We are witnessing an exciting point in logistics and fulfillment history. Developing technology has come together with the demand for quick delivery of e-commerce orders, resulting in an explosion of digital commerce and supply chain automation.
Why We Need Warehouse Automation
As we have all seen, e-commerce sales have grown exponentially over recent years, resulting in an overall increase in warehousing and fulfillment activity. In addition, the elevated demand generated by rising omnichannel sales and increased customer expectations has put more pressure on logistics services to provide efficient service in order to quickly process more shipments.
There is an ongoing shortage of warehouse labor nationwide. This means that many providers are working with the same amount of staff as in the past. Yet there are more packages and tighter deadlines.
Automation is the missing link that can help 3PLs meet these growing demands.
Robotics with Benefits
Robotics have led to a 25% increase in productivity and 20% operating savings by reducing travel time within the warehouses, according to Ryder Systems Inc.
Keep in mind that automation covers more than just robotics. Companies like Ryder have also been using wearable technology, sensors, RFID, and drones to boost productivity. There are also predictive applications for AI in areas such as forecasting sales and inventory demand.
Not all of these applications are complex and expensive. You may have already used basic AI forecasting tools that are integrated into platforms like Amazon to help predict when to replenish stock, or Ebay to estimate competitive selling prices.
Retail stores have begun to use robotic shelf stockers and cleaners. For example, Walmart has already “hired” thousands of robotic custodians and shelf-scanners. Warehouses can benefit from robots such as the “Butler” by GreyOrange, an autonomous robot that transports mobile storage units to human operators for order picking and replenishment.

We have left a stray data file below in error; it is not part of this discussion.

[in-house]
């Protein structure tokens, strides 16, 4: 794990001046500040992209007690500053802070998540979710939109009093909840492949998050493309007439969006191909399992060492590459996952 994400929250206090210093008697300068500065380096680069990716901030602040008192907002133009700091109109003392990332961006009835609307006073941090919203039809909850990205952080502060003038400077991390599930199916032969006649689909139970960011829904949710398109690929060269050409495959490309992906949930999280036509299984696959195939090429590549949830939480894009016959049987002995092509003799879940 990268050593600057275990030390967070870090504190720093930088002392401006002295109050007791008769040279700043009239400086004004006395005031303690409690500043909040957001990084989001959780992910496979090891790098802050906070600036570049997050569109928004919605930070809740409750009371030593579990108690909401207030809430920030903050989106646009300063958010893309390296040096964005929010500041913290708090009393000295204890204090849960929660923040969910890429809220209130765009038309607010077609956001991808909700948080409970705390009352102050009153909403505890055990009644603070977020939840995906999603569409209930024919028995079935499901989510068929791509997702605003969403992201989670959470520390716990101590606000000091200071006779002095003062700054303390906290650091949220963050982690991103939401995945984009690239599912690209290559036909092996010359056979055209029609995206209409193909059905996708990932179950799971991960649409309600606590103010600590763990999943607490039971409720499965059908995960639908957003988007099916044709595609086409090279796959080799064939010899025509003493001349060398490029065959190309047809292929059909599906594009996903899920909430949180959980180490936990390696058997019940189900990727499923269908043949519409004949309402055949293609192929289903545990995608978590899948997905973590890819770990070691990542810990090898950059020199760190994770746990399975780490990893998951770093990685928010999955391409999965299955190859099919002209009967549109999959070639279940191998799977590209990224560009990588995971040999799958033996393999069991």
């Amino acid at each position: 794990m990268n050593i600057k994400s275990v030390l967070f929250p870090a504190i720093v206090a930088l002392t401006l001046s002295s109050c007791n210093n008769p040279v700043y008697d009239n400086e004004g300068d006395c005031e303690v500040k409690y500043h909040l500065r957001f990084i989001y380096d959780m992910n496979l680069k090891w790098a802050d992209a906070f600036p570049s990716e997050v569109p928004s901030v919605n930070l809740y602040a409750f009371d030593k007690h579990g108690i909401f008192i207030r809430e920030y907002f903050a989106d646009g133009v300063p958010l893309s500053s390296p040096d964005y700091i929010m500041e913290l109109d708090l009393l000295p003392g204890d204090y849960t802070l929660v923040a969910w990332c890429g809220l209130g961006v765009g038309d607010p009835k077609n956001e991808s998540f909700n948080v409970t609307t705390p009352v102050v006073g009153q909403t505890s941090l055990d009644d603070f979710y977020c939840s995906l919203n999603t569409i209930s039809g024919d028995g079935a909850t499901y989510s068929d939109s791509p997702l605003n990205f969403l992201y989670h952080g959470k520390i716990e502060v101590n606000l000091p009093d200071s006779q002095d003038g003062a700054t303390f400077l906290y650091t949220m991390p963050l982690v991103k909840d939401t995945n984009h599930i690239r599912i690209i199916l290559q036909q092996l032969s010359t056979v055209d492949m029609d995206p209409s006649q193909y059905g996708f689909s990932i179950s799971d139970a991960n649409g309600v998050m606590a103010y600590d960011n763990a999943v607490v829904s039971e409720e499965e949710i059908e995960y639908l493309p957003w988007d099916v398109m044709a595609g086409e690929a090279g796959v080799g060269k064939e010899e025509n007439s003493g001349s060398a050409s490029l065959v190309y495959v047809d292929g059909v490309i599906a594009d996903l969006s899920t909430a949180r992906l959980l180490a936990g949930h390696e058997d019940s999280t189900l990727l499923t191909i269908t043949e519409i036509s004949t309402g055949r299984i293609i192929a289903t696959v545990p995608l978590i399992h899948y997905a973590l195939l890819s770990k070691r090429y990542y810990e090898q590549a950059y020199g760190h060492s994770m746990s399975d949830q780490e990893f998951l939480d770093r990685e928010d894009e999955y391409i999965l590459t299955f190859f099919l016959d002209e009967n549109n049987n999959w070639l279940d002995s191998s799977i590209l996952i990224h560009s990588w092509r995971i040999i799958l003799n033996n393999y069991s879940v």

Humans and Hybrid Solutions
Implementing warehouse automation does not signal doom for human employees. In fact, machines and humans still rely on each other to deliver the best results.
Without both the yin and yan, an imbalance in this new division of labor can spell disaster. Automated warehouses are often built only for the robots, but what happens when the humans need to get involved? When this automated fulfillment center caught fire, it was nearly impossible for firefighters to access the area to control the blaze. Obviously we can't avoid all accidents or shortcomings, but this particular incident highlights the need for both humans and machines to become colleagues instead of exclusive groups.
As our technologies develop, new warehouse designs are learning to take both humans and robots into account. The WELL Building Standards identify ways to optimize the workplace for healthier and happier human employees through these seven features: air, water, light, nourishment, fitness, comfort, and mind. Addressing these points helps create a successful human-centric workplace design.
The Efficient Future is Here
The International Federation of Robotics expects the sales of robots to grow 10% from 2019 to 2020, according to a recent forecast by the group.
Warehouse robotics can help both cut costs and increase speed, essentially the definition of efficiency. Working with cobots and automated solutions is clearly the way forward to meet the growing demands of e-commerce and modern consumers.